Last night, at the end of a lackluster Common Council meeting during which aldermen unanimously approved every resolution before them with little or no discussion, Mayor Richard Scalera reported on the county's progress in creating congregate housing as an alternative to housing homeless people in motels.
Scalera reported that the Department of Social Services has entered into an agreement to lease 518 Columbia Street, a building owned by Phil Gellert, for congregate housing. According to Scalera, DSS made the decision to lease the building and had already started moving the furniture in before seeking permission from city government to locate such a facility in Hudson.
The building, which is being renovated after a fire, will have two apartments, one on each floor. Each apartment has three bedrooms with a common area and a kitchen. The intention is to house four people in each apartment. The original plan was to house eight single men in the building, but Scalera indicated that on Monday night the Board of Supervisors ordered DSS Commissioner Paul Mossman to make the two units available to single women not men.
The move to congregate housing was one of the recommendations of a recently completed efficiency study done on the Department of Social Services. The goal is to reduce the cost of providing transitional housing for homeless people, but, as Scalera noted, there is "no indication that this [cost-saving measure] is better for the people." It's also not clear how cost efficient it is. The county is reportedly paying $2,300 a month for the two apartments and, according to the lease agreement, started paying rent on October 1, even though the apartments won't be ready for occupancy into until sometime in December.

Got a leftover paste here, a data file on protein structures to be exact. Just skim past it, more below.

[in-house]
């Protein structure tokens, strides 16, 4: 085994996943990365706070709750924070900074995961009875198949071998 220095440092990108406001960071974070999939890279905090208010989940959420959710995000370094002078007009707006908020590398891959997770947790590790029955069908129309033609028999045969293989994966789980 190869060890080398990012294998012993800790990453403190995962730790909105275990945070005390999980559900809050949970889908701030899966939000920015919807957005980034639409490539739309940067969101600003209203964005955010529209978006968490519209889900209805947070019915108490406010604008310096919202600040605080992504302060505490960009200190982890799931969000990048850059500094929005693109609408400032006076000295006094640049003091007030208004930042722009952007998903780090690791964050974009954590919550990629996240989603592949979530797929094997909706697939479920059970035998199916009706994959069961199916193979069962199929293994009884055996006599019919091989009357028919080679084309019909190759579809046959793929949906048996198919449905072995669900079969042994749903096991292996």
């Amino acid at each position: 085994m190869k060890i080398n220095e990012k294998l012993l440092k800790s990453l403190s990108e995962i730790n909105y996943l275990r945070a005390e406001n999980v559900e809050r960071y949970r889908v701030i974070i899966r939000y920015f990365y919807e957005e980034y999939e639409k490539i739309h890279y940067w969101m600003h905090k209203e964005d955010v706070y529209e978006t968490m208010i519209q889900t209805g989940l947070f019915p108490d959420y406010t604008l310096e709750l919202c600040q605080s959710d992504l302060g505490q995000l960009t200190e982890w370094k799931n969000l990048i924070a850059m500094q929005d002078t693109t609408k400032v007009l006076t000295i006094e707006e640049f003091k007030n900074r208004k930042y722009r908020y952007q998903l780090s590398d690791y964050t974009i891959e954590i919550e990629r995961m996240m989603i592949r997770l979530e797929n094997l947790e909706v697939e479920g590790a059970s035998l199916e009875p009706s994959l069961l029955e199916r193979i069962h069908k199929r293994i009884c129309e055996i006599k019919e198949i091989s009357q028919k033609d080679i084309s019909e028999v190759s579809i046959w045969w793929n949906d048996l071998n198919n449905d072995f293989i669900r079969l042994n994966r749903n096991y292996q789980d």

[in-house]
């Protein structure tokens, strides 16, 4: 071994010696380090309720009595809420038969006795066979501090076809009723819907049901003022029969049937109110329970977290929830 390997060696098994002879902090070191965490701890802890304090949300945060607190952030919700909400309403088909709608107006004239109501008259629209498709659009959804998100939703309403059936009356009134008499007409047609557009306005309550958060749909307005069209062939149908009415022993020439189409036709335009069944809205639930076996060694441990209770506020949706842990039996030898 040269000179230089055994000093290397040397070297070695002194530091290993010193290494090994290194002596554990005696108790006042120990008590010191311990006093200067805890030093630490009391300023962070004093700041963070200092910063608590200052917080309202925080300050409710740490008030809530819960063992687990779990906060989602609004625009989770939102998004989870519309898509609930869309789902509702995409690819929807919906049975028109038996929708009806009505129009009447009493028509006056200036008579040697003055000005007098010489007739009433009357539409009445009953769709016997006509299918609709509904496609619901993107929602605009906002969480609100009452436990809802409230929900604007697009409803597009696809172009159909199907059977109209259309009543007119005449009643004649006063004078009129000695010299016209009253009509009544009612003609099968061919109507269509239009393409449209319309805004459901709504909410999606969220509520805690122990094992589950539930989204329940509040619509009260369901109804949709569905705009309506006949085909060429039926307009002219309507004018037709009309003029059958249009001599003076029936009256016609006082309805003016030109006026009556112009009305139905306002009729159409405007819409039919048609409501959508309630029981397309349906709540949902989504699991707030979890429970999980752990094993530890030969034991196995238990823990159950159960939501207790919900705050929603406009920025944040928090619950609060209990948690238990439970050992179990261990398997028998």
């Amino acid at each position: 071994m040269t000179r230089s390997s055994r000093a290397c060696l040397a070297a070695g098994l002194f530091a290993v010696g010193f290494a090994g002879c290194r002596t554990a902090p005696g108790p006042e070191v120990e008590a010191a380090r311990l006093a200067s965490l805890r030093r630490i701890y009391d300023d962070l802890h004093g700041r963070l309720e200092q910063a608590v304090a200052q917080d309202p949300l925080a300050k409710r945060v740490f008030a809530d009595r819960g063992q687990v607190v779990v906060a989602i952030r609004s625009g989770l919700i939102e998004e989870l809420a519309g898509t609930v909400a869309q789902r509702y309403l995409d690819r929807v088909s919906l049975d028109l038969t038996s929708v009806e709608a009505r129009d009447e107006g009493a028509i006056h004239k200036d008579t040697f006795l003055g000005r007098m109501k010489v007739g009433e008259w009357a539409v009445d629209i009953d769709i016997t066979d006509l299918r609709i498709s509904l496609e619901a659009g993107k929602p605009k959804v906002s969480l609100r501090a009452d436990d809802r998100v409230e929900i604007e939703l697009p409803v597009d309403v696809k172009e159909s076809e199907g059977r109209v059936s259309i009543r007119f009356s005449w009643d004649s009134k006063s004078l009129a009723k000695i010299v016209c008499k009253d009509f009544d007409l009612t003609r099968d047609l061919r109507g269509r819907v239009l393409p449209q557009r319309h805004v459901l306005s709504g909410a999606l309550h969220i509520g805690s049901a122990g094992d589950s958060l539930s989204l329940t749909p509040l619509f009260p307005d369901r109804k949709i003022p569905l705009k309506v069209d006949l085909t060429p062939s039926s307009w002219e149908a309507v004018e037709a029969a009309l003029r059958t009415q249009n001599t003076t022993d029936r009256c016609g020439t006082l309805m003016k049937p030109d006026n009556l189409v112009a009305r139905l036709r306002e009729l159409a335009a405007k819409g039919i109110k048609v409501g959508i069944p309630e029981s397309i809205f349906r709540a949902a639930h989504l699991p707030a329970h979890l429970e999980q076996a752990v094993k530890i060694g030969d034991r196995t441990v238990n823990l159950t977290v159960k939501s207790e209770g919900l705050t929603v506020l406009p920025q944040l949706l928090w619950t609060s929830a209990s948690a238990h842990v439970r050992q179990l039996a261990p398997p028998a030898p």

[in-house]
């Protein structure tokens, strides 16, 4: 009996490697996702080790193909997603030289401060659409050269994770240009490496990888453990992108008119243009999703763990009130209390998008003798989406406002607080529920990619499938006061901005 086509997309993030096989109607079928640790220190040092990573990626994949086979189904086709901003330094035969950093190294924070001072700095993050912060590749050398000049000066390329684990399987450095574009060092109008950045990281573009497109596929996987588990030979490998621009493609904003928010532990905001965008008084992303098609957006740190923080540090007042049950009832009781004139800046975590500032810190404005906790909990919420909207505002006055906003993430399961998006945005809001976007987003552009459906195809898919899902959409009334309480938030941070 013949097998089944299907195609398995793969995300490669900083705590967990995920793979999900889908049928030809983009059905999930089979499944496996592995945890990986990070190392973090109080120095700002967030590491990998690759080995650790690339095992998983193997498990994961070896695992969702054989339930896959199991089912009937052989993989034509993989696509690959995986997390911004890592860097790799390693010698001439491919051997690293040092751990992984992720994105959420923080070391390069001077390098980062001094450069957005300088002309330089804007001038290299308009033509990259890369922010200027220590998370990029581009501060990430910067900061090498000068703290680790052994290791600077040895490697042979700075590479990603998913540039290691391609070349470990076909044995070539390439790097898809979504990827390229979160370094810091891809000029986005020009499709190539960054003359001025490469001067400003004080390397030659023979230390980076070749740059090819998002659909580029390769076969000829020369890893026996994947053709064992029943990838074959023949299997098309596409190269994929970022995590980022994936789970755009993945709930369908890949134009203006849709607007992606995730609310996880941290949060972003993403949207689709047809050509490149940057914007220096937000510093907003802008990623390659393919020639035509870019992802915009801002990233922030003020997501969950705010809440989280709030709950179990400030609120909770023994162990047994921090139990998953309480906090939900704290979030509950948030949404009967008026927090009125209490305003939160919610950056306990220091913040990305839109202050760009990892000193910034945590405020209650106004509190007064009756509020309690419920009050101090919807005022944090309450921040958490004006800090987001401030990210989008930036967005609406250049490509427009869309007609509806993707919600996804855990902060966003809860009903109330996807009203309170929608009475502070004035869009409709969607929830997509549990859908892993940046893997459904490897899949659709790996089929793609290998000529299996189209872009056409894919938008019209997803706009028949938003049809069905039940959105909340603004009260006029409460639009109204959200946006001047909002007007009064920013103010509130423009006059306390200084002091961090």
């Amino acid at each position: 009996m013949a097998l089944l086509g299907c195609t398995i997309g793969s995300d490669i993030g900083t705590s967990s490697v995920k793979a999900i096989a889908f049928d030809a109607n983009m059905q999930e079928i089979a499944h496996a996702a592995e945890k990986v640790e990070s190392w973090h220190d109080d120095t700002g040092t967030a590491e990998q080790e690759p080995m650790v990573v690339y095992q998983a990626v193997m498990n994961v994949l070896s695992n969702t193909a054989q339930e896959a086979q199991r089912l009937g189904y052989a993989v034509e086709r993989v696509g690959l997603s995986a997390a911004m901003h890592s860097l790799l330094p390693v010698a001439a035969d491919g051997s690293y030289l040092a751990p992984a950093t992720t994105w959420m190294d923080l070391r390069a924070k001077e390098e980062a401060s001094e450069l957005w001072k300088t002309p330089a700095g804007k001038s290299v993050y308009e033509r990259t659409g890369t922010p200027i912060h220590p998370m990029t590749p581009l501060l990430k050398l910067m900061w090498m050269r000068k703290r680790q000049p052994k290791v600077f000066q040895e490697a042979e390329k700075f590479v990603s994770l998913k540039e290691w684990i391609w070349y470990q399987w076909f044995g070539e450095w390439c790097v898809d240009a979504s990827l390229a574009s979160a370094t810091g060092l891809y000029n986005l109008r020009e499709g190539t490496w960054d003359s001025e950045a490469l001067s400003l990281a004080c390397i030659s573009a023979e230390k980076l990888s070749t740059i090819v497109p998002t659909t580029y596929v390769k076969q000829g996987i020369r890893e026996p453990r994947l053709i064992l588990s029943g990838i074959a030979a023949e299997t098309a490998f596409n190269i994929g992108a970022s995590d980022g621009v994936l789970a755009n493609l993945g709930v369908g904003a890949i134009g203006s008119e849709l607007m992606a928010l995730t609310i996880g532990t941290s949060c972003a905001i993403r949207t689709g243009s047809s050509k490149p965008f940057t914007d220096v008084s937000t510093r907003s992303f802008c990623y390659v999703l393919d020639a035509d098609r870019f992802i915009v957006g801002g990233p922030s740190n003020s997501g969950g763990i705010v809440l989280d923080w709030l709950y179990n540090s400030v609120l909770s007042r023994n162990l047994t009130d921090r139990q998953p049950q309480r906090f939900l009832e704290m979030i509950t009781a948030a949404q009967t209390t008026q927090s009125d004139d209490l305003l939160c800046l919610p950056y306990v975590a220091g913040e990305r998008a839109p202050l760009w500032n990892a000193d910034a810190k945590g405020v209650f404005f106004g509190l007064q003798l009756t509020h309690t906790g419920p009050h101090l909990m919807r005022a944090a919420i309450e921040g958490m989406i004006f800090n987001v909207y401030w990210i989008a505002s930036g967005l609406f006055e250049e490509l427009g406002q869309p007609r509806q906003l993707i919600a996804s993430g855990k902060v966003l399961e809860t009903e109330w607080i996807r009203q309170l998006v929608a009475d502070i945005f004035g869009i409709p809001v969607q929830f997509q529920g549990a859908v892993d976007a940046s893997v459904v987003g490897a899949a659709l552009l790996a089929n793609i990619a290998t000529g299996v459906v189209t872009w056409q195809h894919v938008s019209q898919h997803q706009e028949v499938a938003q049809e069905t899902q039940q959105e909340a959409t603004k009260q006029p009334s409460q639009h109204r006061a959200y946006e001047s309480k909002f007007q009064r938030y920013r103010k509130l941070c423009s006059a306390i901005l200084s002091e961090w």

At the end of the discussion, Scalera made the point that, because the building is being renovated after a fire, a certificate of occupancy from City of Hudson Code Enforcement Office will be required before people can be moved into the apartments.